Crypto’s Golden Boy Gets His Day in Court

By Robert Portillo, Staff Writer

Photo Courtesy of Pixabay

The time has finally come for federal prosecutors to make their case against Sam Bankman-Fried, the eccentric former billionaire CEO of cryptocurrency exchange FTX. A man once touted as crypto’s “golden boy” has procured some new less flattering nicknames in the time since a run on customer deposits in late 2022 forced FTX and its sister hedge fund, Alameda Research, into bankruptcy.[1] The trial began October 3rd in New York’s Southern District.[2] While the jury has not yet reached a verdict,[3] the court of public opinion seems ready and willing to solidify Bankman-Fried’s name among the likes of Madoff and Holmes upon conviction.[4]  

We are currently around the midpoint of Bankman-Fried’s trial, which prosecutors have estimated will take up to six weeks.[5] There have been plenty of fireworks already, including testimony from three cooperating witnesses who have all pled guilty to fraud charges, one of whom also happens to be the former significant other of the defendant.[6] Let’s take a look at what has already been raised by the prosecution, what is still to come from both sides, and what potential outcomes we can expect at the conclusion of the trial.  

Bankman-Fried has been charged with two counts of wire fraud conspiracy, two counts of wire fraud, conspiracy to commit money laundering, conspiracy to commit commodities fraud, conspiracy to commit securities fraud, and conspiracy to defraud the United States and commit campaign finance violations.[7] The charges are brought on the allegation that Bankman-Fried used billions of dollars of FTX customer funds for personal use, political contributions, and to repay billions of dollars in loans owed by FTX’s sister hedge fund, Alameda Research.[8] If Bankman-Fried were convicted on all eight counts, he could receive a sentence exceeding one hundred years in prison.[9]

The first cooperating witness for the prosecution was Gary Wang, the co-founder of FTX who first met Bankman-Fried at a summer camp in high school and later became his classmate at MIT. [10] While on the stand, prosecutors asked Wang if he committed financial crimes in his time at FTX, which he answered in the affirmative.[11] When asked if he saw anyone in the courtroom with whom he committed those crimes, Wang said “Yes,” and later indicated it was Sam Bankman-Fried.[12] As testimony rolled on, Wang explained to the jury that there was a “bug” in the cryptocurrency exchange’s code that allowed Alameda to make an unlimited number of withdraws from FTX. [13] In early 2020, Wang discovered that Alameda’s negative balance had exceeded FTX’s revenue, a clear indication that Alameda was taking customer funds.[14] This information was brought to the attention of Bankman-Fried on multiple occasions.[15]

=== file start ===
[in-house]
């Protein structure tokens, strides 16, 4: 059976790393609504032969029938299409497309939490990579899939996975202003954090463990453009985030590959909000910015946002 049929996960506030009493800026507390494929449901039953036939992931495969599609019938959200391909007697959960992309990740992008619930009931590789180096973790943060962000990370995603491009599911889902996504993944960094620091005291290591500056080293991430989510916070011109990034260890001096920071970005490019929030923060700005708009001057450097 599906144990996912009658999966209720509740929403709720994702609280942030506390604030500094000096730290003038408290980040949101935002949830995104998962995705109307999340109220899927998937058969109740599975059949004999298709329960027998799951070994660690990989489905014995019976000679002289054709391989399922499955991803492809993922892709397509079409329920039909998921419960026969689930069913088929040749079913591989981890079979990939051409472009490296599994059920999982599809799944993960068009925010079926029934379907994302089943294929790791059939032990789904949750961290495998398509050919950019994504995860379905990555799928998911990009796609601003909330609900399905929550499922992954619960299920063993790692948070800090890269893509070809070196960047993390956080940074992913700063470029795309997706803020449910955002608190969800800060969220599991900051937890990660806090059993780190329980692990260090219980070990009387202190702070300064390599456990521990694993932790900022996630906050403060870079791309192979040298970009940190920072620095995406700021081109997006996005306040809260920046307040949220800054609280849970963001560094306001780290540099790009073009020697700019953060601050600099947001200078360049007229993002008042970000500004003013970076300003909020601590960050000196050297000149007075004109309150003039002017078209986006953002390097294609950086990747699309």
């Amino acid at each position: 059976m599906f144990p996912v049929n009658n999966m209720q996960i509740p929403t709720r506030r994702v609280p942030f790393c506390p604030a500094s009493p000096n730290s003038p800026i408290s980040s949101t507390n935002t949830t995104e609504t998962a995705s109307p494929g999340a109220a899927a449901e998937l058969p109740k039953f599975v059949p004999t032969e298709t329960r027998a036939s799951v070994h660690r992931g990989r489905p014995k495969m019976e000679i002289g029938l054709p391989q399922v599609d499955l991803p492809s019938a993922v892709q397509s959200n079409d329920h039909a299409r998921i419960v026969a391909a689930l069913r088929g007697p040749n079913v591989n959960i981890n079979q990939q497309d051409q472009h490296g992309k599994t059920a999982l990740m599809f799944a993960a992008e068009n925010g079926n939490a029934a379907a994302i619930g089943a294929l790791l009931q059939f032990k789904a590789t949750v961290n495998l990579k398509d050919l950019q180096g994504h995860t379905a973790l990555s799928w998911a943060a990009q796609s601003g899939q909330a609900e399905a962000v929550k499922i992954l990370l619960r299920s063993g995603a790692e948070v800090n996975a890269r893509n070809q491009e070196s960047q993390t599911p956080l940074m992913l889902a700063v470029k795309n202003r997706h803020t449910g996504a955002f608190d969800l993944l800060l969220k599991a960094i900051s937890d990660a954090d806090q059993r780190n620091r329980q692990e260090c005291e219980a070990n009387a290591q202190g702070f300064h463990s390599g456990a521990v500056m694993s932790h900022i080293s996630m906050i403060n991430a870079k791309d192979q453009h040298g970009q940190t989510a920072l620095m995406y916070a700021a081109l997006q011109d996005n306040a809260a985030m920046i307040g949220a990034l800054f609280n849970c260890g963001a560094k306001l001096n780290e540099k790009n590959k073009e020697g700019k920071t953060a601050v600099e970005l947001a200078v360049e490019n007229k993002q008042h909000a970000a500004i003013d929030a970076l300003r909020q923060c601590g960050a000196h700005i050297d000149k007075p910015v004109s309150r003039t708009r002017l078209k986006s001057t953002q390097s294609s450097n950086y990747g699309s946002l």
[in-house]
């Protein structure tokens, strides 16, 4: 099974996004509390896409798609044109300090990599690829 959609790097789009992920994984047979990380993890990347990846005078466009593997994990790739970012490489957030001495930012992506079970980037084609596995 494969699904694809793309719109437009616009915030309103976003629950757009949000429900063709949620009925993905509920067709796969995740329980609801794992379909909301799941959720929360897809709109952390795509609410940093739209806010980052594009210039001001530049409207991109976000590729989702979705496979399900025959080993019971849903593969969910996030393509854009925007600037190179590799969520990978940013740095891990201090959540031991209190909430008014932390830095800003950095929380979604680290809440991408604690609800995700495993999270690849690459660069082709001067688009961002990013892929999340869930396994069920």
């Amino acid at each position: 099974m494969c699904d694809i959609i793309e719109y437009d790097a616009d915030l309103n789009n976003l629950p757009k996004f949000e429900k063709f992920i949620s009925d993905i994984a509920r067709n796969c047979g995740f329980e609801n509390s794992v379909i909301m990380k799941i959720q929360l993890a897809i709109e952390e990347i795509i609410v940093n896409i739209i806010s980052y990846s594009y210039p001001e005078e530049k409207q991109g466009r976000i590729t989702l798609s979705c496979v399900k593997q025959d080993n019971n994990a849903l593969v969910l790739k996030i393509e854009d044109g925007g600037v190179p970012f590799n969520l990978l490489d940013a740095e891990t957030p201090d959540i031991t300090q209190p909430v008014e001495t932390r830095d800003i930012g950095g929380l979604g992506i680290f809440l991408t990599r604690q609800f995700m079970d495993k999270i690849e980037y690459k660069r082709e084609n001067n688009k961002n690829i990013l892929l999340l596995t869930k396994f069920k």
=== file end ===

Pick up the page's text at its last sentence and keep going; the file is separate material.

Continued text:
The most anticipated witness of the trial was Caroline Ellison, the CEO of Alameda Research and former romantic partner of Bankman-Fried. Ellison told the jury that Bankman-Fried directed her to falsify Alameda’s balance sheets to conceal that the hedge fund had borrowed around $10 Billion in FTX customer funds.[16] She further testified that she and Bankman-Fried brainstormed ways to continue funding the exchange and hedge fund, including the idea of selling a stake in FTX to Saudi Arabian Crown Prince Mohammed bin Salman.[17] Emotions were high during her time on the stand, tearing up more than once while describing her state of mind in the final week of the failed crypto exchange and hedge fund.[18] Ellison stated she was in a “constant state of dread,” in the leadup to the collapse and admitted she felt relieved when the doomed companies finally met their demise.[19]

In the third week of the trial, prosecutors showed jurors a slew of profane messages Bankman-Fried sent to journalists following the collapse of FTX.[20] In those messages, he conveyed his dismay with regulators saying they “make everything worse,” a complete contradiction of the public image Bankman-Fried had cultivated as a proponent of cryptocurrency oversight.[21] When a Vox journalist he was communicating with via Twitter questioned whether his previous statements in favor of regulation were made solely for “PR” Bankman-Fried responded, “yeah just PR.”[22] He later doubled down on that when the journalist said, “you were really good at talking about ethics, for someone who kind of saw it all as a game with winners and losers” to which SBF responded in a string of consecutive messages, “ya” “hehe” “I had to be.”[23]

The defense will have a daunting uphill battle in front of them at the conclusion of the prosecution’s case, which has “turned out to be not only as strong as it was expected to be but, if anything, stronger,” according to former federal prosecutor and Duke University law professor Samuel Buell.[24] The defense has yet to confirm or deny whether Bankman-Fried will take the stand, something many have theorized as a distinct possibility given his willingness to talk to journalists in the immediate aftermath of FTX’s collapse. 






[6] Id.


[8] Id.

[9] Id.


[11] Id.

[12] Id. 

[13] Id. 

[14] Id. 

[15] Id.


[17] Id.




[21] Id. 


[23] Id. 


Comments are closed.